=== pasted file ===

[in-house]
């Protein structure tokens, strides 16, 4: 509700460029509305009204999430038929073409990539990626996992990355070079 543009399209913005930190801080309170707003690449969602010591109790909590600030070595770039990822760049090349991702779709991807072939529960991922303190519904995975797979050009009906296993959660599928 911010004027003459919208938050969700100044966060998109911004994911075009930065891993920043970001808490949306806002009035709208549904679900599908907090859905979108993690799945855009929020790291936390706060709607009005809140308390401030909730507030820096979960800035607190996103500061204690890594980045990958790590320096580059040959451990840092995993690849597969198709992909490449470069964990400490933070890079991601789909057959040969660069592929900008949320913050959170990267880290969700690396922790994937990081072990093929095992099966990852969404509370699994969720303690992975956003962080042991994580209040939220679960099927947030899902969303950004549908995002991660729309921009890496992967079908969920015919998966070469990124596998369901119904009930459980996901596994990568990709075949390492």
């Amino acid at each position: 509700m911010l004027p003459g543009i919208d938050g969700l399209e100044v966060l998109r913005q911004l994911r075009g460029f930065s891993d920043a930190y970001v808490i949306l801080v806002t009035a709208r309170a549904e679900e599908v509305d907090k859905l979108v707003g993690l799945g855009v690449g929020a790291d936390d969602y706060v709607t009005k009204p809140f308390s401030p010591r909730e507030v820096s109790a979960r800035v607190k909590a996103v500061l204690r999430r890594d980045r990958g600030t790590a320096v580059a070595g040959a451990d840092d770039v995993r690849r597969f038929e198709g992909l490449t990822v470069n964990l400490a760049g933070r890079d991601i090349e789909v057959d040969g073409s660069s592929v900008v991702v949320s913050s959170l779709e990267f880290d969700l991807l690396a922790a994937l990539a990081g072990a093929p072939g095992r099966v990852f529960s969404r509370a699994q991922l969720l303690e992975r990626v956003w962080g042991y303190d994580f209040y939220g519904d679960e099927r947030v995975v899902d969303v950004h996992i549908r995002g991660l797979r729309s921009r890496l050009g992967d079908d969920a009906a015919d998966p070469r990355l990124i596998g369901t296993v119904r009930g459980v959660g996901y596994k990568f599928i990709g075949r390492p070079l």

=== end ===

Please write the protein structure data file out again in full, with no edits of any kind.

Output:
[in-house]
């Protein structure tokens, strides 16, 4: 509700460029509305009204999430038929073409990539990626996992990355070079 543009399209913005930190801080309170707003690449969602010591109790909590600030070595770039990822760049090349991702779709991807072939529960991922303190519904995975797979050009009906296993959660599928 911010004027003459919208938050969700100044966060998109911004994911075009930065891993920043970001808490949306806002009035709208549904679900599908907090859905979108993690799945855009929020790291936390706060709607009005809140308390401030909730507030820096979960800035607190996103500061204690890594980045990958790590320096580059040959451990840092995993690849597969198709992909490449470069964990400490933070890079991601789909057959040969660069592929900008949320913050959170990267880290969700690396922790994937990081072990093929095992099966990852969404509370699994969720303690992975956003962080042991994580209040939220679960099927947030899902969303950004549908995002991660729309921009890496992967079908969920015919998966070469990124596998369901119904009930459980996901596994990568990709075949390492």
């Amino acid at each position: 509700m911010l004027p003459g543009i919208d938050g969700l399209e100044v966060l998109r913005q911004l994911r075009g460029f930065s891993d920043a930190y970001v808490i949306l801080v806002t009035a709208r309170a549904e679900e599908v509305d907090k859905l979108v707003g993690l799945g855009v690449g929020a790291d936390d969602y706060v709607t009005k009204p809140f308390s401030p010591r909730e507030v820096s109790a979960r800035v607190k909590a996103v500061l204690r999430r890594d980045r990958g600030t790590a320096v580059a070595g040959a451990d840092d770039v995993r690849r597969f038929e198709g992909l490449t990822v470069n964990l400490a760049g933070r890079d991601i090349e789909v057959d040969g073409s660069s592929v900008v991702v949320s913050s959170l779709e990267f880290d969700l991807l690396a922790a994937l990539a990081g072990a093929p072939g095992r099966v990852f529960s969404r509370a699994q991922l969720l303690e992975r990626v956003w962080g042991y303190d994580f209040y939220g519904d679960e099927r947030v995975v899902d969303v950004h996992i549908r995002g991660l797979r729309s921009r890496l050009g992967d079908d969920a009906a015919d998966p070469r990355l990124i596998g369901t296993v119904r009930g459980v959660g996901y596994k990568f599928i990709g075949r390492p070079l």